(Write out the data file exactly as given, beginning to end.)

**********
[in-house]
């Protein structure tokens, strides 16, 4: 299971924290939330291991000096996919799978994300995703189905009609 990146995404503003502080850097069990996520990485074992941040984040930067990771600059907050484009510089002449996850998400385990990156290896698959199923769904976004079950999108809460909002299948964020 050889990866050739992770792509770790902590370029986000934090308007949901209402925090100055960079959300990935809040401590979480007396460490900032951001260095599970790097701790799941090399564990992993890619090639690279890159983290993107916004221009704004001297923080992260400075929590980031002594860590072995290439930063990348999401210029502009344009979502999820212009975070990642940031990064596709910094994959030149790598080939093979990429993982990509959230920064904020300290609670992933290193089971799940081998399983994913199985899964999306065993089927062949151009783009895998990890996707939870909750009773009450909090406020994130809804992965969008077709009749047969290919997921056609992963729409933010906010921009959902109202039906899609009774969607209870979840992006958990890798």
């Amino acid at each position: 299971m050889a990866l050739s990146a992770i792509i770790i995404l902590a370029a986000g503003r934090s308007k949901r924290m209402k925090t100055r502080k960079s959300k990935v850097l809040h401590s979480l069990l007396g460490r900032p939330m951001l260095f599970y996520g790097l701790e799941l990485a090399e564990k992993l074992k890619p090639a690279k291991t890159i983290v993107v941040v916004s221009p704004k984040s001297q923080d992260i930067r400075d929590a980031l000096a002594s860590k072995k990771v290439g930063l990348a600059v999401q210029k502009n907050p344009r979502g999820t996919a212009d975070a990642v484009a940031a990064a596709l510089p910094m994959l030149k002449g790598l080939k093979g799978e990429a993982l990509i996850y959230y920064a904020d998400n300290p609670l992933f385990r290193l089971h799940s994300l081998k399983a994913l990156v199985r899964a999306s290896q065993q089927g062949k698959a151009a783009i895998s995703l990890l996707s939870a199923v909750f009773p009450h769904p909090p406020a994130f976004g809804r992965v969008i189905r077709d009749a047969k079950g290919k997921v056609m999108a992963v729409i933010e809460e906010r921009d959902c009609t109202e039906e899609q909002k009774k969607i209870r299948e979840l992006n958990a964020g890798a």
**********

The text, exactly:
[in-house]
């Protein structure tokens, strides 16, 4: 299971924290939330291991000096996919799978994300995703189905009609 990146995404503003502080850097069990996520990485074992941040984040930067990771600059907050484009510089002449996850998400385990990156290896698959199923769904976004079950999108809460909002299948964020 050889990866050739992770792509770790902590370029986000934090308007949901209402925090100055960079959300990935809040401590979480007396460490900032951001260095599970790097701790799941090399564990992993890619090639690279890159983290993107916004221009704004001297923080992260400075929590980031002594860590072995290439930063990348999401210029502009344009979502999820212009975070990642940031990064596709910094994959030149790598080939093979990429993982990509959230920064904020300290609670992933290193089971799940081998399983994913199985899964999306065993089927062949151009783009895998990890996707939870909750009773009450909090406020994130809804992965969008077709009749047969290919997921056609992963729409933010906010921009959902109202039906899609009774969607209870979840992006958990890798």
């Amino acid at each position: 299971m050889a990866l050739s990146a992770i792509i770790i995404l902590a370029a986000g503003r934090s308007k949901r924290m209402k925090t100055r502080k960079s959300k990935v850097l809040h401590s979480l069990l007396g460490r900032p939330m951001l260095f599970y996520g790097l701790e799941l990485a090399e564990k992993l074992k890619p090639a690279k291991t890159i983290v993107v941040v916004s221009p704004k984040s001297q923080d992260i930067r400075d929590a980031l000096a002594s860590k072995k990771v290439g930063l990348a600059v999401q210029k502009n907050p344009r979502g999820t996919a212009d975070a990642v484009a940031a990064a596709l510089p910094m994959l030149k002449g790598l080939k093979g799978e990429a993982l990509i996850y959230y920064a904020d998400n300290p609670l992933f385990r290193l089971h799940s994300l081998k399983a994913l990156v199985r899964a999306s290896q065993q089927g062949k698959a151009a783009i895998s995703l990890l996707s939870a199923v909750f009773p009450h769904p909090p406020a994130f976004g809804r992965v969008i189905r077709d009749a047969k079950g290919k997921v056609m999108a992963v729409i933010e809460e906010r921009d959902c009609t109202e039906e899609q909002k009774k969607i209870r299948e979840l992006n958990a964020g890798a």